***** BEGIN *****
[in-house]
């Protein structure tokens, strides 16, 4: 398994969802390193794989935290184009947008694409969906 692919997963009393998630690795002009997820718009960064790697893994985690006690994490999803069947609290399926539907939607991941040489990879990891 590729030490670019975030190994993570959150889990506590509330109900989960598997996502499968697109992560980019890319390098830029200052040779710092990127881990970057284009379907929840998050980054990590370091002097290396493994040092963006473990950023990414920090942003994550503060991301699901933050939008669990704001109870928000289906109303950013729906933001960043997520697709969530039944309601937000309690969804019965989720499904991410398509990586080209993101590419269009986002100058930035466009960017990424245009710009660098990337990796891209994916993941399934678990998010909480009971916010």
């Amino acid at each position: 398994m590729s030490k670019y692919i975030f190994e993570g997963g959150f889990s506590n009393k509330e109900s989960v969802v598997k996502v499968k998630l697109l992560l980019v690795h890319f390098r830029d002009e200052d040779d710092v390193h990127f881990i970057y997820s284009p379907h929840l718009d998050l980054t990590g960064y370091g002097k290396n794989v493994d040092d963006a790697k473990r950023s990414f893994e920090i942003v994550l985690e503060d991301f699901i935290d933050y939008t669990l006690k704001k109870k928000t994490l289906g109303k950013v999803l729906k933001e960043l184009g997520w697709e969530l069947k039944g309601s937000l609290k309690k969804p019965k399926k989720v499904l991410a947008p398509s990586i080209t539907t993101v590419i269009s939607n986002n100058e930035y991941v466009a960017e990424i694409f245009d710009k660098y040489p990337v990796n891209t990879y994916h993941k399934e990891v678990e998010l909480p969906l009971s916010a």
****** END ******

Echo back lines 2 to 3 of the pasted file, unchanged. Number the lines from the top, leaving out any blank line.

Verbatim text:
């Protein structure tokens, strides 16, 4: 398994969802390193794989935290184009947008694409969906 692919997963009393998630690795002009997820718009960064790697893994985690006690994490999803069947609290399926539907939607991941040489990879990891 590729030490670019975030190994993570959150889990506590509330109900989960598997996502499968697109992560980019890319390098830029200052040779710092990127881990970057284009379907929840998050980054990590370091002097290396493994040092963006473990950023990414920090942003994550503060991301699901933050939008669990704001109870928000289906109303950013729906933001960043997520697709969530039944309601937000309690969804019965989720499904991410398509990586080209993101590419269009986002100058930035466009960017990424245009710009660098990337990796891209994916993941399934678990998010909480009971916010």
């Amino acid at each position: 398994m590729s030490k670019y692919i975030f190994e993570g997963g959150f889990s506590n009393k509330e109900s989960v969802v598997k996502v499968k998630l697109l992560l980019v690795h890319f390098r830029d002009e200052d040779d710092v390193h990127f881990i970057y997820s284009p379907h929840l718009d998050l980054t990590g960064y370091g002097k290396n794989v493994d040092d963006a790697k473990r950023s990414f893994e920090i942003v994550l985690e503060d991301f699901i935290d933050y939008t669990l006690k704001k109870k928000t994490l289906g109303k950013v999803l729906k933001e960043l184009g997520w697709e969530l069947k039944g309601s937000l609290k309690k969804p019965k399926k989720v499904l991410a947008p398509s990586i080209t539907t993101v590419i269009s939607n986002n100058e930035y991941v466009a960017e990424i694409f245009d710009k660098y040489p990337v990796n891209t990879y994916h993941k399934e990891v678990e998010l909480p969906l009971s916010a």